Britten
Sinfonietta Op.1
Schumann
Cello Concerto in A minor Op.129
J.F Brown
Fantasy for violin and orchestra (world premiere)
Elgar
Wand of Youth Suite No.1 Op.1a

Jack Liebeck (violin)
Guy Johnston (cello)

English Chamber Orchestra conducted by Jonathan Tilbrook
The English Chamber Orchestra has been associated with new music since the halcyon years of their partnership with Benjamin Britten, so James Francis Brown’s Fantasy for violin and orchestra follows in a distinguished lineage. Brown’s profile has been rising steadily over the last decade, with his Piano Sonata (1994) and String Trio (1996) indicating a sure formal sense, together with a feel for instrumental timbres and attractive open textures.
Cast in a compact single-movement of 13 minutes, Fantasy makes subtle and evocative use of what the composer describes as ’an essentially eighteenth-century orchestra’; the limpidly-phrased opening idea providing a rondo-like stability for the thematic resourcefulness of the piece as a whole. It was persuasively played by Jack Liebeck, whose rapport with the ECO conveyed the music’s thoughtful understatement.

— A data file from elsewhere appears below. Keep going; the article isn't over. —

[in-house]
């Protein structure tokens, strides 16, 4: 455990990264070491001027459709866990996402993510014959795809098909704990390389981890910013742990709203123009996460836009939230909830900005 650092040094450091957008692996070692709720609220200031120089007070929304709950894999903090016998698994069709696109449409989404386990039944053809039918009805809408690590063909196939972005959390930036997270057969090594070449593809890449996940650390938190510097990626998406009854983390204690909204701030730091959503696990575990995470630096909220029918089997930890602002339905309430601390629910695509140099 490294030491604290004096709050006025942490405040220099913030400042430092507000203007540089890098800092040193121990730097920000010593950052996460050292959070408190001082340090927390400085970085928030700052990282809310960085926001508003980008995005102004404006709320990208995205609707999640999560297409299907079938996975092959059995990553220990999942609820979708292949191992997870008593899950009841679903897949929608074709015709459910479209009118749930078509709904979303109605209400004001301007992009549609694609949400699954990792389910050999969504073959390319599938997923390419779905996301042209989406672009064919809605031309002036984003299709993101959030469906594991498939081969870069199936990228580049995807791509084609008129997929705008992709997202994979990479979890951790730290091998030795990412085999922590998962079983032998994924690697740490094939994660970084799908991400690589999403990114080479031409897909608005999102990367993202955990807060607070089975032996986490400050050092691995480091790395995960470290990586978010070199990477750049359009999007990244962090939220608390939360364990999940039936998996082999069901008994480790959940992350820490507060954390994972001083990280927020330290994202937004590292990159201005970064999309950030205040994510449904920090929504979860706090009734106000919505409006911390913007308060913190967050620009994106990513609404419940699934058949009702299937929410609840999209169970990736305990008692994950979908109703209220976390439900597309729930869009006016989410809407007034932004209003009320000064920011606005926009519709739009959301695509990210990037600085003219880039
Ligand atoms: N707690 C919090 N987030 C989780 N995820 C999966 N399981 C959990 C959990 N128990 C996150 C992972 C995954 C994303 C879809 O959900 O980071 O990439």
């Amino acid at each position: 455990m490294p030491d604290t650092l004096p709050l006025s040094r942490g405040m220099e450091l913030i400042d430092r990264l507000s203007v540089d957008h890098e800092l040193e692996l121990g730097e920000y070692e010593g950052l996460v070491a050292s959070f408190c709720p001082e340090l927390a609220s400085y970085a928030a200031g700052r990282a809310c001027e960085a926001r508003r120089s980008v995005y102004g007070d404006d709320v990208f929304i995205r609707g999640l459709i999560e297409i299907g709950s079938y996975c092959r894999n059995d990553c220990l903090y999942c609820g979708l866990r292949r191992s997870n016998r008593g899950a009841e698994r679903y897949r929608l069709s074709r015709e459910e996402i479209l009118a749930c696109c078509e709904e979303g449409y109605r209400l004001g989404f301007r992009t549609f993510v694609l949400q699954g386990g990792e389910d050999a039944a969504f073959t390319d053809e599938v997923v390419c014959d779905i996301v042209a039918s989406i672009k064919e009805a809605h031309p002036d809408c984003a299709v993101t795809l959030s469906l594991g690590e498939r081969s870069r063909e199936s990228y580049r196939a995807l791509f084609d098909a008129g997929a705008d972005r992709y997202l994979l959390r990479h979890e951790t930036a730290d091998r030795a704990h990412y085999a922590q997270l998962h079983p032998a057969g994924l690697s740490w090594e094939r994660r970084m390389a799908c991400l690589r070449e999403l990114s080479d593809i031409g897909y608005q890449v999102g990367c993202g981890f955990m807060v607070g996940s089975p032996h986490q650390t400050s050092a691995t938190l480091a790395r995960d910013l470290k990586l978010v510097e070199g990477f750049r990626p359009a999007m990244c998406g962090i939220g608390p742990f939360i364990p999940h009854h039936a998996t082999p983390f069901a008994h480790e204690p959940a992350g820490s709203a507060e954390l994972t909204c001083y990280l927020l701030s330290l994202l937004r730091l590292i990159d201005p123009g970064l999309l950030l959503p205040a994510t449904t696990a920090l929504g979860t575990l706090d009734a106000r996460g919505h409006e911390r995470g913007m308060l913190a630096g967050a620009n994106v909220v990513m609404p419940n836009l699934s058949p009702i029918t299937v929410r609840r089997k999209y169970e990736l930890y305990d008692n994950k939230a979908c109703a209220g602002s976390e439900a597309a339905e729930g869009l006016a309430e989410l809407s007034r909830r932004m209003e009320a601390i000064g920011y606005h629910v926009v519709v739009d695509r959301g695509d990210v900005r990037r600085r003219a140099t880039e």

Those last words equally characterise Schumann’s Cello Concerto, a product of his first year in Düsseldorf, and which goes further than its more famous predecessor for piano towards a chamber-like discourse. Ideally suited then to the classically-sized string body of the ECO, which brought clarity to the often-autumnal part-writing. Jonathan Tilbrook was an admirable accompanist, not least in the opening movement, where Guy Johnston’s rubato at times threatened to de-couple soloist and orchestra. Playing from memory, Johnston initially found it difficult to vary his expressive commitment, though the Romanza was tenderly phrased and the Finale emerged with the right spontaneity - almost a continuation of the first movement, as if channelled underground for 30 magical bars.
Both soloists have careers in the making, as indeed does Tilbrook. Aside from a slightly brass-heavy ’Overture’ - more strings would have been beneficial here - his account of the first of Elgar’s Wand of Youth suites showed real appreciation of the music’s nostalgic core, whether in the Sullivanesque urbanity of the ’Serenade’, or the truly Elgarian wistfulness of ’Fairy Pipers’, with its string melody to die for. Quite a contrast with the once dangerous modernism of Britten’s Sinfonietta which had opened the concert. This effective, three movements-in-one student piece now sounds more like Ireland-ized Stravinsky than Schoenberg, but the economic distribution of themes more than justifies its Op.1 designation. Under Tilbrook’s able guidance, the ECO gave notice that memories of its long association with Britten’s music have not lessened over time.

 

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